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10 Ways to Cope With Grief At Christmas

As we approach the winter solstice, the longest, darkest night of the year, for many their own inner darkness becomes palpable.

The festive season is a joyful time for some, a painful time for others and for some of us- it's both. Christmas is a tradition that many of us have been accustomed to celebrating since childhood and the memories it evokes are deep and plentiful.

The sensory experience of food, smells, the tradition and familiarity can bring a range of emotions to the surface as we nostalgically take a trip from the present to back in time. Back in the place where we first celebrated Christmas, our first home. Perhaps it makes you think of your parents? Perhaps you remember a grandparent? Maybe your loved ones are still with us? And maybe they're not? Maybe you're relationships are strained and you long for a different situation? And maybe you've never really had a family, or children of your own?

Whatever your situation, whatever your story, many of us experience the tide of grief pulling out from within us at this time of year. And we must remember, that we are not alone in that. Our circumstances may be different, but our emotions, our human experience is the same. This is what binds us. This is what connects us.

Below, I've listed some of my favourite self-care strategies to help you swim through grief. It's not selfish to take time out for yourself at any time of year, it is necessary.

1. Schedule time for yourself

The single most important thing you can do throughout such a busy period that is often full of emotions is to take time out for yourself.

When planning your days, it's important to consider yourself. During these times, it's also important to lower your expectations of yourself and just allow yourself to rest and be. For example: maybe you will plan to go to the gym in the morning when you get a window of time to yourself, but you wake up, having missed out on some sleep and feel like you want to rest up in bed for a bit instead. It's okay to change your mind. Responding to your body and what it needs is an important component of healing. In this situation, why not rest up for a little longer instead? Then try a gentle guided meditation that matches the mood and frequency you desire to be on to get you out and moving forward. Self-care during difficult times is a dance between allowing and keeping moving. Don't ignore your needs.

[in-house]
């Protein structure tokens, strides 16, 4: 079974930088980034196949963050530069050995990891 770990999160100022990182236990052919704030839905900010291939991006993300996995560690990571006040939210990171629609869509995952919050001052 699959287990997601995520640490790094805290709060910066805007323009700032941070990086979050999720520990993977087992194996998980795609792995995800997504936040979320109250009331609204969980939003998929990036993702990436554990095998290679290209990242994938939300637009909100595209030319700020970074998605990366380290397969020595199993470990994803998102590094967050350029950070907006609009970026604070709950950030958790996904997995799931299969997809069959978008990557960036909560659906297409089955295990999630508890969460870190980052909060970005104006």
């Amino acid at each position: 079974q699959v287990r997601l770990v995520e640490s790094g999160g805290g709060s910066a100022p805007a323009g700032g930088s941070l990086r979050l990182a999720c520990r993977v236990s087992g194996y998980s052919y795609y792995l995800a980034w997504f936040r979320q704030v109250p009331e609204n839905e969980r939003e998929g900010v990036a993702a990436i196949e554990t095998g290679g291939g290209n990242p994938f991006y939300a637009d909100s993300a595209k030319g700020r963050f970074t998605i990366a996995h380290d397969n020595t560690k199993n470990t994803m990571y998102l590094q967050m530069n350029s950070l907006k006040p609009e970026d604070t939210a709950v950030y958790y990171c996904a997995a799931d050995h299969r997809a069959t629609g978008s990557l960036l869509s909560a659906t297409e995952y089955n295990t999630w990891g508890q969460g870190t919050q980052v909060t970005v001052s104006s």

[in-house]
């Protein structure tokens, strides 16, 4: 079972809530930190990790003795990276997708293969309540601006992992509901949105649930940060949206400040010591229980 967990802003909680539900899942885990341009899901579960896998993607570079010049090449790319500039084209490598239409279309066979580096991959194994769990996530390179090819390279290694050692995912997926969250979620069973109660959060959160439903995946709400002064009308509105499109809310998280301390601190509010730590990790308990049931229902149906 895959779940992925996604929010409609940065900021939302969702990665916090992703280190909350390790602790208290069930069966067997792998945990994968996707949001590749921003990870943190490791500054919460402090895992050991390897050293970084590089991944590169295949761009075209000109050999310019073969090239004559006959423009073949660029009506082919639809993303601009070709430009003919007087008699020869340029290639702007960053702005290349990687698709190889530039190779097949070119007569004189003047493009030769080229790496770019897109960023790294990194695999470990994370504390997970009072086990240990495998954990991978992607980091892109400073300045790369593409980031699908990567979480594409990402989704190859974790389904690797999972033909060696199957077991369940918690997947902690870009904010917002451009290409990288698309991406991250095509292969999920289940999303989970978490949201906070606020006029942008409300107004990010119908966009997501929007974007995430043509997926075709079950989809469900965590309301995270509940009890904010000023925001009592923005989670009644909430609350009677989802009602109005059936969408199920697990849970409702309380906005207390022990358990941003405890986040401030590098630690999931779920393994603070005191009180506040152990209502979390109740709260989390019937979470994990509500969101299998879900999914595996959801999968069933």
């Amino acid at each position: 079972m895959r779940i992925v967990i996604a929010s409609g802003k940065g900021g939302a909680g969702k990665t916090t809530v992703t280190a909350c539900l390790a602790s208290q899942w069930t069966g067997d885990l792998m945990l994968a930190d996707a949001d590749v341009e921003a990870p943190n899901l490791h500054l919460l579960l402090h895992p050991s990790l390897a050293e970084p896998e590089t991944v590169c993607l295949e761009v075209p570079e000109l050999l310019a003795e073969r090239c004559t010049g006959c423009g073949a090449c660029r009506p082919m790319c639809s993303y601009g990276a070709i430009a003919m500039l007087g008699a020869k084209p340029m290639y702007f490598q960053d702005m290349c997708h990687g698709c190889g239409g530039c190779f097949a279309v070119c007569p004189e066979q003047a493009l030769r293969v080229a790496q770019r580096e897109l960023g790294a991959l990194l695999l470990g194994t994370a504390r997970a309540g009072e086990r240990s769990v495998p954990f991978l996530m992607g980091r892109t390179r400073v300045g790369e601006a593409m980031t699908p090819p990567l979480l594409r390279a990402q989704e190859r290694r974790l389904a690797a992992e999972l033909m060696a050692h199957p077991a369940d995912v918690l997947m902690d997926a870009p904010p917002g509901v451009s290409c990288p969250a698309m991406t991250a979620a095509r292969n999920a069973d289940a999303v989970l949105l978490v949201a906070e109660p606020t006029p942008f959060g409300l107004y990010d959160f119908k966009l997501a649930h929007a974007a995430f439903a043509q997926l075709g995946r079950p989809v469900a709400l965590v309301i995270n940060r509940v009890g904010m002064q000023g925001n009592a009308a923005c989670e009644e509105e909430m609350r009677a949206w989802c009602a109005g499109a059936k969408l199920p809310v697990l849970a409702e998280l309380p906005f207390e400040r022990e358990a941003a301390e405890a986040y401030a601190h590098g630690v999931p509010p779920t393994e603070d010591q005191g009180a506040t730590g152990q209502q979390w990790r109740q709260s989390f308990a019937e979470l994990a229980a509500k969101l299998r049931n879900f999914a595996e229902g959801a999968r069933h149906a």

If you have trouble saying no to others, when somebody asks if you can make something, try instead: "let me get back to you", if making time for this event means compromising a priority of yours, then send them a message thanking them for their invitation but gently declining. It's okay to say no. In-fact, when it comes to self care, or any other form of success in life- it is vital.

2. Find ways to remember your loved ones

What did you love to do as a child? What made you feel free? For me, I love to write and as a kid I loved gymnastics. Now, as a woman, I practise Yoga regularly and it makes it me feel so connected to my body and my inner child. Both have become my most important forms of self care. Yoga allows me to move through and explore emotions and writing helps me to release them. I practise a beautiful Yin style winter solstice yoga at this time of year that allows me to reflect on how I'm doing and explore any feelings that surface. Sometimes, I like to have conversations with a loved one who is no longer here... I'll tell them all about my year through a letter. Or perhaps speak it aloud, or even just in my head:

  • I think of all the great memories they gave me

  • I thank them for all the things they taught me and

  • I list all the amazing things that happened in my life this year that I want to share with them

This prompts me to explore what I've learned this year and it transforms my sadness on their absence into gratitude for their (once) presence in my life. This process accepts the emotion first and then works on transforming it- this is essential for letting go...